After months of delay, NASA’s Artemis I mission finally got off the ground—and it was a beautiful sight.
Precisely at 1:47 a.m., the Space Launch System (SLS) rocket engines ignited and powered the 322-foot vehicle off Launch Pad 39B. No issues were encountered despite some pre-launch concerns regarding a fueling leak that temporarily put the launch on hold. Crews remedied the issue and the countdown resumed as planned. Unlike previous launch attempts in recent months, weather conditions remained clear.
We are going.— NASA (@NASA) November 16, 2022
For the first time, the @NASA_SLS rocket and @NASA_Orion fly together. #Artemis I begins a new chapter in human lunar exploration. pic.twitter.com/vmC64Qgft9
Hurricane Nicole, which brought a powerful storm surge and high winds to Florida last week, did not cause significant damage to the vehicle, according to NASA teams. A piece of caulking near the Orion crew capsule did peel off during the storm, The Associated Press reported. During a press briefing Monday afternoon, NASA officials reiterated that this 10-foot section near a seam on the spacecraft was not something that necessitated a delay or a scrubbed launch.
During launch preparations, the NASA team discussed the replacement of a component tied to an electrical connector on the hydrogen tail service mast umbilical ground-side plate. Engineers opted to swap the piece after noticing inconsistent data reported via that connector— even after replacing a cable earlier in the week. When asked if this issue could affect the launch, managers expressed confidence that it would not, because the rocket has several redundant data sources to convey this information.
My first launch, definitely won't be the last #GoArtemis pic.twitter.com/3SMxJjwmHw— Jeremy Kariuki (@TheAfrikid) November 16, 2022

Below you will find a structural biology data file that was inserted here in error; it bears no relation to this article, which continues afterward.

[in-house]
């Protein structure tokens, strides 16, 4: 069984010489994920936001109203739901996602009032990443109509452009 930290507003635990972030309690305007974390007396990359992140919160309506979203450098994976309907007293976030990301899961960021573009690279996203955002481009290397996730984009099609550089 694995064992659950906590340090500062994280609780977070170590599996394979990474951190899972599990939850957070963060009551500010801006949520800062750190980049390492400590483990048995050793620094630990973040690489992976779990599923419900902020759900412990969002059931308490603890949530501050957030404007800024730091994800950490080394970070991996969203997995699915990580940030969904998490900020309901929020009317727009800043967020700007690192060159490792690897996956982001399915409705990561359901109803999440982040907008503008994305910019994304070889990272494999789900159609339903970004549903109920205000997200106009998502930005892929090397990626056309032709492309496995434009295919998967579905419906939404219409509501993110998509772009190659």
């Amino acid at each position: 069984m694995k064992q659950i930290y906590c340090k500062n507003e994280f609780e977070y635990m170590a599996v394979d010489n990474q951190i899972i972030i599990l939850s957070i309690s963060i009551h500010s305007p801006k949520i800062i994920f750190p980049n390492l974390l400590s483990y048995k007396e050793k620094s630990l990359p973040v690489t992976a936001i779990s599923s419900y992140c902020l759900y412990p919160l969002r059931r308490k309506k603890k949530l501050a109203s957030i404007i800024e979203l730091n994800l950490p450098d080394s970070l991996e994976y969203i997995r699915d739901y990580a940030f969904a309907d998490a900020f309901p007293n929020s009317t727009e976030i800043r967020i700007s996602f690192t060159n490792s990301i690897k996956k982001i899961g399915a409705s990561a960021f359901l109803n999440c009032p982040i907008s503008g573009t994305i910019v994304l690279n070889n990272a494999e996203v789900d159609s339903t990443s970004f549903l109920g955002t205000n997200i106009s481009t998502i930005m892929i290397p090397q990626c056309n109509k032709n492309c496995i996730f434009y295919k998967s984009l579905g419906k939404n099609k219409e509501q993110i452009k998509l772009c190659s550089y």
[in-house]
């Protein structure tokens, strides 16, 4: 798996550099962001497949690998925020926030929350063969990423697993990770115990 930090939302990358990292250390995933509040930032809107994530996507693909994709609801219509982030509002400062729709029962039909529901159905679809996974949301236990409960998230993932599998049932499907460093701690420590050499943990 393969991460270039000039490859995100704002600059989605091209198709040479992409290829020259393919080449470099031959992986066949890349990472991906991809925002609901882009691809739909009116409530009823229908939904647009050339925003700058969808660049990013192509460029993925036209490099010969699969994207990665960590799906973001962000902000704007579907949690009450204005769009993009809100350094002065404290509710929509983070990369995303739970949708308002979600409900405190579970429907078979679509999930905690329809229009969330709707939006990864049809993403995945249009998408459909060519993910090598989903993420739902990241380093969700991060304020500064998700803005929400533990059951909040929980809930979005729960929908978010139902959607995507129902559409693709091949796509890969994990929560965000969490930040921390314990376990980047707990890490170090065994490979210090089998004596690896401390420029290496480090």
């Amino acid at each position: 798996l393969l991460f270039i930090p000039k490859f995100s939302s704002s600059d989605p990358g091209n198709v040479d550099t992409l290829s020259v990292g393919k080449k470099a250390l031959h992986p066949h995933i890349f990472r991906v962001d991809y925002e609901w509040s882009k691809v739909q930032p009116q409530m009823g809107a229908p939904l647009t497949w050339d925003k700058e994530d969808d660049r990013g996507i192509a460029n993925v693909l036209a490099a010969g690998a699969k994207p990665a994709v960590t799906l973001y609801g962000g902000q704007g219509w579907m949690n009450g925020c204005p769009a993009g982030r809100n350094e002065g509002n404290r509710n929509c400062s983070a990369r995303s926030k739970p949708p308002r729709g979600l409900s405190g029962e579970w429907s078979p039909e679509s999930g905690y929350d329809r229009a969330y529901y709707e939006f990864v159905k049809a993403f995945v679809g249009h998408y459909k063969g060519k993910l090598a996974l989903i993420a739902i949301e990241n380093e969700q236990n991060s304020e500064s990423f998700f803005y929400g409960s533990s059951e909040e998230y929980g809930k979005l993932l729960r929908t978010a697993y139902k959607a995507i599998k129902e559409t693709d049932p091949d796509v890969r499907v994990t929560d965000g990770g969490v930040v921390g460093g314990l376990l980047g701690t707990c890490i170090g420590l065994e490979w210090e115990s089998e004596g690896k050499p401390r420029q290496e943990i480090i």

Orion’s Lunar Itinerary
During the 25-day mission now underway, Orion will travel 1.3 million miles to (and around) the moon before returning home on December 11. Penetrating the Earth’s atmosphere at 24,500 mph, or Mach 32, the planned reentry will heat the spacecraft to temperatures never-before endured by human-rated spacecraft.
The unmanned ship will splash down off the coast of Baja, California. While no humans are onboard, two high-tech mannequins will have the distinction of being the first passengers for this lunar ride.
Orion’s trip to the moon is powered by its Interim Cryogenic Propulsion Stage, or ICPS. Once there, the spacecraft has a lot on its lunar “to-do” list. During its moon orbit phase, the craft will fly 62 miles above the surface for six days before heading back to Earth.
This launch comprises just part of NASA’s Artemis program, which aims to land the first woman and the first person of color on the moon by 2025. Establishing a long-term presence on the moon is a stepping stone to eventually sending astronauts to Mars. For now, NASA is enjoying a well-deserved pat on the back.
“What an incredible sight to see NASA’s Space Launch System rocket and Orion spacecraft launch together for the first time,” said NASA administrator Bill Nelson. “This uncrewed flight test will push Orion to the limits in the rigors of deep space, helping us prepare for human exploration on the moon and, ultimately, Mars.”